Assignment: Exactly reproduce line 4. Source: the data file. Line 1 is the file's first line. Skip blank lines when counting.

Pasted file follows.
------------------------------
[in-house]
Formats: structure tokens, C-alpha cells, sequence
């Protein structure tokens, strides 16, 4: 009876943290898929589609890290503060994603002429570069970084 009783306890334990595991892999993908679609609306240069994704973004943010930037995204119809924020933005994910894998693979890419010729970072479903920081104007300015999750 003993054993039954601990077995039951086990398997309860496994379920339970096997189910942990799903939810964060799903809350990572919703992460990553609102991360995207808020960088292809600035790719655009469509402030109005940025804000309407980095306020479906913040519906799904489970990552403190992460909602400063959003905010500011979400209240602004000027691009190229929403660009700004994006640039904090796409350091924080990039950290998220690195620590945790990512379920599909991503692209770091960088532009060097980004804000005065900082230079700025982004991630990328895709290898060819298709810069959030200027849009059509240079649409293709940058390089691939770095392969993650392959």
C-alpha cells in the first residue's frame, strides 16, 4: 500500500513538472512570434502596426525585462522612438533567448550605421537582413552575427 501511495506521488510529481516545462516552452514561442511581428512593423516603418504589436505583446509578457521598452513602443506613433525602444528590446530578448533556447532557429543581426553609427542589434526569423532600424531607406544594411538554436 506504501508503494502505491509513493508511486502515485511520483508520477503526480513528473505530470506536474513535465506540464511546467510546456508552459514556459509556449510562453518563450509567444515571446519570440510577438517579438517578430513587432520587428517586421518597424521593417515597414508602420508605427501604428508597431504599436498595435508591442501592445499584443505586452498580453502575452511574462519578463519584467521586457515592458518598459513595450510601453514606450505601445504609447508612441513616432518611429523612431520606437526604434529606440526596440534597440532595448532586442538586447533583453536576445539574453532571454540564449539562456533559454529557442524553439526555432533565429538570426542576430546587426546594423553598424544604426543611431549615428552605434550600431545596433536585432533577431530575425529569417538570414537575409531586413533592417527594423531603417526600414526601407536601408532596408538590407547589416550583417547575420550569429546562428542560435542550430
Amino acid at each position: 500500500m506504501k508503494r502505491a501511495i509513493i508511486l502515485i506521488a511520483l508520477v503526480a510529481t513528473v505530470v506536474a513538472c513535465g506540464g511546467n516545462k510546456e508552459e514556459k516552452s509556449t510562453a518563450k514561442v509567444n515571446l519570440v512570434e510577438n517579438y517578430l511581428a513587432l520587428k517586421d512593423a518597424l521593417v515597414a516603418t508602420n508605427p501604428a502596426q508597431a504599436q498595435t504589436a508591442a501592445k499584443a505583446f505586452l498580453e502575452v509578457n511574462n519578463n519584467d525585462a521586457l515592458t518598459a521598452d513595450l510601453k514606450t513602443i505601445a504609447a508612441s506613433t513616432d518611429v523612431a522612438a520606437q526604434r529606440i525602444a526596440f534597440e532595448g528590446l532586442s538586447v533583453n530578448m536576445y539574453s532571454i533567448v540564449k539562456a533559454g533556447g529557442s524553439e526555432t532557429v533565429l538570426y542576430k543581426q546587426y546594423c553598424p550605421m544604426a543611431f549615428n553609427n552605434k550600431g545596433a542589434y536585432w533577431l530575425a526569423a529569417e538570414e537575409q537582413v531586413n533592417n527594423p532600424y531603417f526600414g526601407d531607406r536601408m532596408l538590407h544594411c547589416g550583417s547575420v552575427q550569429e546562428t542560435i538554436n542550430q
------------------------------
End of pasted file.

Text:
C-alpha cells in the first residue's frame, strides 16, 4: 500500500513538472512570434502596426525585462522612438533567448550605421537582413552575427 501511495506521488510529481516545462516552452514561442511581428512593423516603418504589436505583446509578457521598452513602443506613433525602444528590446530578448533556447532557429543581426553609427542589434526569423532600424531607406544594411538554436 506504501508503494502505491509513493508511486502515485511520483508520477503526480513528473505530470506536474513535465506540464511546467510546456508552459514556459509556449510562453518563450509567444515571446519570440510577438517579438517578430513587432520587428517586421518597424521593417515597414508602420508605427501604428508597431504599436498595435508591442501592445499584443505586452498580453502575452511574462519578463519584467521586457515592458518598459513595450510601453514606450505601445504609447508612441513616432518611429523612431520606437526604434529606440526596440534597440532595448532586442538586447533583453536576445539574453532571454540564449539562456533559454529557442524553439526555432533565429538570426542576430546587426546594423553598424544604426543611431549615428552605434550600431545596433536585432533577431530575425529569417538570414537575409531586413533592417527594423531603417526600414526601407536601408532596408538590407547589416550583417547575420550569429546562428542560435542550430